Food Allergy Week is fast approaching, so we thought it was time to shine a light on the state of affairs downunder, where we’ve got the highest rates of food allergy incidence in the world – and these rates are only growing. But what’s causing this trend? We’ll be unpacking 4 major factors contributing to the country’s alarming numbers, plus a few things you can do to reduce the chance of your child developing food allergies.
Food Allergy Week starts on the 25th of May and is intended to raise awareness of allergies to help reduce their prevalence and protect those who are vulnerable. Food allergies have become a growing concern worldwide, and Australia is no exception – in fact, with 800, 000 Australians diagnosed food allergies, we have some of the highest rates around the globe. Over the past few decades, the incidence of food allergies has risen significantly across the country, affecting individuals of all ages. This perplexing trend has led researchers and health professionals to investigate the underlying causes behind the surge in food allergy rates – what they’ve found a complex interplay between a combination of genetic, environmental, dietary, and hygiene-related factors. Let’s dive in.
Dietary factors like the rapid changes in food processing techniques and the introduction of new ingredients – much of which barely constitute as food! – may contribute to the increased prevalence of food allergies. Modern food processing methods often involve the use of additives, preservatives, and flavour enhancers that may trigger allergic reactions. The introduction of new foods or novel food combinations may expose individuals to allergens they have not encountered before, leading to the development of allergies.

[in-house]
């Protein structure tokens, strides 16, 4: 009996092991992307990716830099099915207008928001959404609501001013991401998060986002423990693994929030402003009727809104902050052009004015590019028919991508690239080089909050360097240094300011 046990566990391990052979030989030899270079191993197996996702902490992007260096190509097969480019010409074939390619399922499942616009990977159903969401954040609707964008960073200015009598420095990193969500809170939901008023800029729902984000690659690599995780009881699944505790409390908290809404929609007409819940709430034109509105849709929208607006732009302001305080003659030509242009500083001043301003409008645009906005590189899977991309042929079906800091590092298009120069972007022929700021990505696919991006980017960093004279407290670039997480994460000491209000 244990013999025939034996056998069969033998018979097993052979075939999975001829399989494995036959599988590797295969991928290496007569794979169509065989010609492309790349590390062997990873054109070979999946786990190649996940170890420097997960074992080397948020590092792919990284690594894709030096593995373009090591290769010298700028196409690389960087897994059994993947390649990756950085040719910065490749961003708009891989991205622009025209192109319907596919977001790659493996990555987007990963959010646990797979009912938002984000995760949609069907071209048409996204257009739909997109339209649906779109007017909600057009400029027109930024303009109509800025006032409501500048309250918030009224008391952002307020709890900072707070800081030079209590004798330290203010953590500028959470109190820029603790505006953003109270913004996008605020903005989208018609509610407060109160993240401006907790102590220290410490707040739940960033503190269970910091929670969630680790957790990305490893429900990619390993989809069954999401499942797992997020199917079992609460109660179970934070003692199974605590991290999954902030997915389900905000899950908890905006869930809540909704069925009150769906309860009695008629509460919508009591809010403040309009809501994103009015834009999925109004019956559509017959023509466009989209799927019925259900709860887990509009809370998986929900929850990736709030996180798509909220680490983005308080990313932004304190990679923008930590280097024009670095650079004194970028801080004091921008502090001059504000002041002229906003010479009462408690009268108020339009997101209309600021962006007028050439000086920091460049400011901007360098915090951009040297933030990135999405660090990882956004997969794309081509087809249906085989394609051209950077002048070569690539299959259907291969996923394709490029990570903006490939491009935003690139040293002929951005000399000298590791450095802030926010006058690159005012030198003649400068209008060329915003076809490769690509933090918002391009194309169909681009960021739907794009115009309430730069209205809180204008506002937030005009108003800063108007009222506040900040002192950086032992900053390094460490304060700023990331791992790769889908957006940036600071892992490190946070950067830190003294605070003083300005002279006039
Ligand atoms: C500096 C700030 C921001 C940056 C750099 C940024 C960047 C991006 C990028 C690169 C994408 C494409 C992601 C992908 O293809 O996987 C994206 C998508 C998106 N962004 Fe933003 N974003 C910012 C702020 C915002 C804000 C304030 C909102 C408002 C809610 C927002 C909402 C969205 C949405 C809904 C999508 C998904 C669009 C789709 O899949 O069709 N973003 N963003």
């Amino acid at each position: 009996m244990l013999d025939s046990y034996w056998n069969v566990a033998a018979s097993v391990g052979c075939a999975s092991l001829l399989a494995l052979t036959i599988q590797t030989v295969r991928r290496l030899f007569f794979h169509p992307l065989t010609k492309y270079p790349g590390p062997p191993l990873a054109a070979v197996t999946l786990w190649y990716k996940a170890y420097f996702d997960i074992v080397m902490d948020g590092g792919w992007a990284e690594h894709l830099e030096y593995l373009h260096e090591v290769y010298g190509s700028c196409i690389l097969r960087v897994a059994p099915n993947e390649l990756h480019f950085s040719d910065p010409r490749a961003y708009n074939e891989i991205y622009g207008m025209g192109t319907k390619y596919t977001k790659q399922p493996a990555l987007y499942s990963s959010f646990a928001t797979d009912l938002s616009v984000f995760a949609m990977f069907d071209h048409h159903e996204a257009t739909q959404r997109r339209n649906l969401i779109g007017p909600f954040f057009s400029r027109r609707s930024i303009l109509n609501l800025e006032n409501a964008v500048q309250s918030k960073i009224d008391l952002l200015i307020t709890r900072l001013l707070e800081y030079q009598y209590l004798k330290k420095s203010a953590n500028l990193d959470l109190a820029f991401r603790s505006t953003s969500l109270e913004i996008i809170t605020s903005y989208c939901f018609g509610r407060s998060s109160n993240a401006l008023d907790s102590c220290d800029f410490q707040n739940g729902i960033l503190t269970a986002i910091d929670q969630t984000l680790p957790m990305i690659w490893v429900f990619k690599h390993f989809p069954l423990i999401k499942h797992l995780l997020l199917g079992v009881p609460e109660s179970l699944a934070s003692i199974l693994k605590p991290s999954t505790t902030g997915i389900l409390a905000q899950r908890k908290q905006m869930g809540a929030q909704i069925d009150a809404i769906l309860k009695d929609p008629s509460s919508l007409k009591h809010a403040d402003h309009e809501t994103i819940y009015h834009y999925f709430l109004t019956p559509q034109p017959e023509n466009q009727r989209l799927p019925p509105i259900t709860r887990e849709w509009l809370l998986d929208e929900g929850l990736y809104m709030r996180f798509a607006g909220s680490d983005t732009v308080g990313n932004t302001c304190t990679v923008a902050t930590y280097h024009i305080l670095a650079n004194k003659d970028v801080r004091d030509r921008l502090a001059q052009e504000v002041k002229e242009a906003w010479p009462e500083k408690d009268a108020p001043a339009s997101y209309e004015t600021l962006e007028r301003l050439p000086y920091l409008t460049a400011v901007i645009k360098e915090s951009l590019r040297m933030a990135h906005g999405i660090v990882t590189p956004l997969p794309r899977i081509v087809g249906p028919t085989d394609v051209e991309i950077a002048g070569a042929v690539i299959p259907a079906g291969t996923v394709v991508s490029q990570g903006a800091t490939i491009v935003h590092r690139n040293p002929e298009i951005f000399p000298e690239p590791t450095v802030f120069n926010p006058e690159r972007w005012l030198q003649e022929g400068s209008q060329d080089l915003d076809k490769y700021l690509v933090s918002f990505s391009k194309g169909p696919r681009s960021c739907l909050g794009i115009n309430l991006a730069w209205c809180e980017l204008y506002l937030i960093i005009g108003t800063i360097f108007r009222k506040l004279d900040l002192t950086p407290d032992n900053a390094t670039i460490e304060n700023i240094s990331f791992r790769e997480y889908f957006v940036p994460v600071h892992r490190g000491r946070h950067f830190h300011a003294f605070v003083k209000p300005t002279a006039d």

Late exposure to allergens
Studies suggest that early exposure to allergenic foods, such as peanuts and eggs, may help reduce the risk of developing allergies – but due to many parents fearing their child may have a reaction, we’re seeing more people avoiding those early introductions. But it’s not just avoidance that contributes to a lack of exposure, but other factors that are more common in recent years. For instance, the increased use of antibiotics, decreased microbial diversity and changes in food processing and consumption patterns might also contribute to the rise in food allergies.
Genetics play a crucial role in the development of food allergies. Some individuals may be genetically more susceptible to developing allergic reactions to certain foods. Australia, being a culturally diverse country with a diverse population, has a wide range of genetic backgrounds. This genetic diversity may contribute to the varying prevalence of food allergies within the population.
The hygiene hypothesis proposes that reduced exposure to certain microbes and infections during childhood can lead to an overactive immune system, increasing the risk of allergies. Australia's high standard of hygiene, access to clean water, and generally low rates of infectious diseases may result in a less diverse immune system that is more prone to mounting allergic responses. Keep in mind, this is still a theory and has yet to be proven – but it is worth introducing a variety of good bacteria to your little ones’ diet. From yoghurt to sauerkraut or tempeh, the probiotics can help improve gut microbial diversity and reduce the risk for allergies.
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